Subject: Re: FH munging
To: Jim Reid <email@example.com>
From: Jonathan Stone <jonathan@DSG.Stanford.EDU>
Date: 03/25/1997 03:21:03
It seems we really need to go all the way back to basics here.
Computer security doesn't have the absolute rules you seem to think it
does. To construct and implement an appropriate security policy, one
needs to first decided what the risks are that one faces; look at the
costs of those risks; and put in place some mechanisms that do an
acceptable job of minimizing those risks.
``Secure'' computing is very simple: put the computer in a military
enclosure, with armed guards and no network access. Forbid anyone
from bringing in, or removing, _any_ equipment from the enclosure
before decommissioning, degaussing, and physical destruction of said
equipment. (vendor service hate this, they lose a toolkit and any
spares they take every time they have to go fix the machine.) Subject
hardcopy to military hierarchical secrecy roles.
Secure? maybe. Most installations accept more risk than that. The
point of the story? The risks, and the level of acceptable risk, vary
from case to case.
You (like others in this thread) are taking the perceived threats,
risks, and associated costs from your own environment, and then
proceeding as if those risks are universal. This may come as a
surprise to you, but in fact, they *aren't* universally applicable.
I'm getting downright tired of flaming back-and-forth with ungrounded
assertions, so I'm going to go through this point-by-point and show
where your assumptions are wrong, insofar as they don't hold in
PLEASE NOTE: that doesn't mean you're wrong about those assumptions
holding in your home, or workplace, or wherever-it-is that they're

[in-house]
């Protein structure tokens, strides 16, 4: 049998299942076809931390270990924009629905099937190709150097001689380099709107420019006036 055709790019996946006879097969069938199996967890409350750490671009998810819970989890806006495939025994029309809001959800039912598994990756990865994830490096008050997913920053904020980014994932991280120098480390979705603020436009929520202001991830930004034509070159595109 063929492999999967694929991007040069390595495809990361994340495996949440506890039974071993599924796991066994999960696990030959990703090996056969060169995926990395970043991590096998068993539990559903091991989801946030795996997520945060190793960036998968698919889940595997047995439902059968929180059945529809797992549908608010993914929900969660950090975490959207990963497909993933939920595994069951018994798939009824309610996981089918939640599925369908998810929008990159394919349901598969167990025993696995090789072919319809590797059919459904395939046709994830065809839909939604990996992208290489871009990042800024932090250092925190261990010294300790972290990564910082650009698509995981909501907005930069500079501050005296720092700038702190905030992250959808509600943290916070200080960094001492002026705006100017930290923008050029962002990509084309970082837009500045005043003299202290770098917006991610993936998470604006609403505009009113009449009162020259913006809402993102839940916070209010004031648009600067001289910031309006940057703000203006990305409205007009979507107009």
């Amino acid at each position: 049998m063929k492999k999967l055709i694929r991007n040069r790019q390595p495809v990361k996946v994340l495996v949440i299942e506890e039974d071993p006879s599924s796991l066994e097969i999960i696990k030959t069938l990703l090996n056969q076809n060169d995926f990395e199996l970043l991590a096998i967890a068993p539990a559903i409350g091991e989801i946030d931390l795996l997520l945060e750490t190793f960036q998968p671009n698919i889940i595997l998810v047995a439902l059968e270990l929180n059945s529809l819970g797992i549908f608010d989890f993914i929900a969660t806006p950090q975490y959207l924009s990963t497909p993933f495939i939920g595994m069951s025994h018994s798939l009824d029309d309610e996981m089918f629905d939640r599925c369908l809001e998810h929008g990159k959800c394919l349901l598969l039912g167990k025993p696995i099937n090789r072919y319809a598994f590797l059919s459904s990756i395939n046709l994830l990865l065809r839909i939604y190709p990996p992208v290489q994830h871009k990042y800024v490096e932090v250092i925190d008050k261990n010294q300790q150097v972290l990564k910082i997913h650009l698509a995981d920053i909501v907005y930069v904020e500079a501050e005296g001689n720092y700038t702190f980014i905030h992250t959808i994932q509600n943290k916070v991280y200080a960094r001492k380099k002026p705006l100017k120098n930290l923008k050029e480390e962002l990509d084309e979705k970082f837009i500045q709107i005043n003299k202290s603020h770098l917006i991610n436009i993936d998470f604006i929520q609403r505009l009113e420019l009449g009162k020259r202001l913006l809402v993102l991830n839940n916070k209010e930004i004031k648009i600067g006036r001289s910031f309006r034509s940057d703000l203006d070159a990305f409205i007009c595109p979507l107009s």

valid. It just means there are other environments with different
perceived risks, and where different costs are placed on those risks.
Which means your blanket statements about security don't hold in
*those* environments. Okay?
We're presumably talking about NetBSD. NetBSD is used in lots of
different environments. It's used at home in single-machine or small
network configurations. It's used in ``public'' university
workstation clusters. It's used in research labs. It's used on
machines running as network routers. It's used by small ISPs. It's
used in corporate workplaces. Each of those environemnts has
different potential losses if they suffer a breakin, data loss, or
vandalism. The perceived risks, and their costs, are different. The
appropriate security policy, and the security implication of making a
specific policy decision, are going to vary accordingly.
I assume most of us have all this before, but I think it's worth
repeating, before looking at Jim's claims point by point. Not to
unfairly single out Jim: a number of people have made claims about
what does and doesn't work, implicitly basing that decision on *their*
environment, *their* perceived threats and risks, *their* perceived
costs, and the security policies *they* have chosen.
Some of us have forgotten that NetBSD is used in lots of different
environments, and what works well for them may be ineffective for
others. I think NetBSD *should* provide mechanisms that can be
tailored to meet security policies appropriate for whtever environment
NetBSD is used in. That means understanding a little more of each
other's environments. So .....
Jim Reid <firstname.lastname@example.org> writes:
>Sorry, firewalls don't help much (if at all).
Mistake #1. In some situations, firealls can help enormously. It
depends on what the perceived risks are, and the kind of firewall you
deploy. Firewalls help *me* a lot. I haven't had to worry about any
of the on-campus NFS breakins, from either off-campus or on-campus,
because my group is behind a firewall. If you have a machine at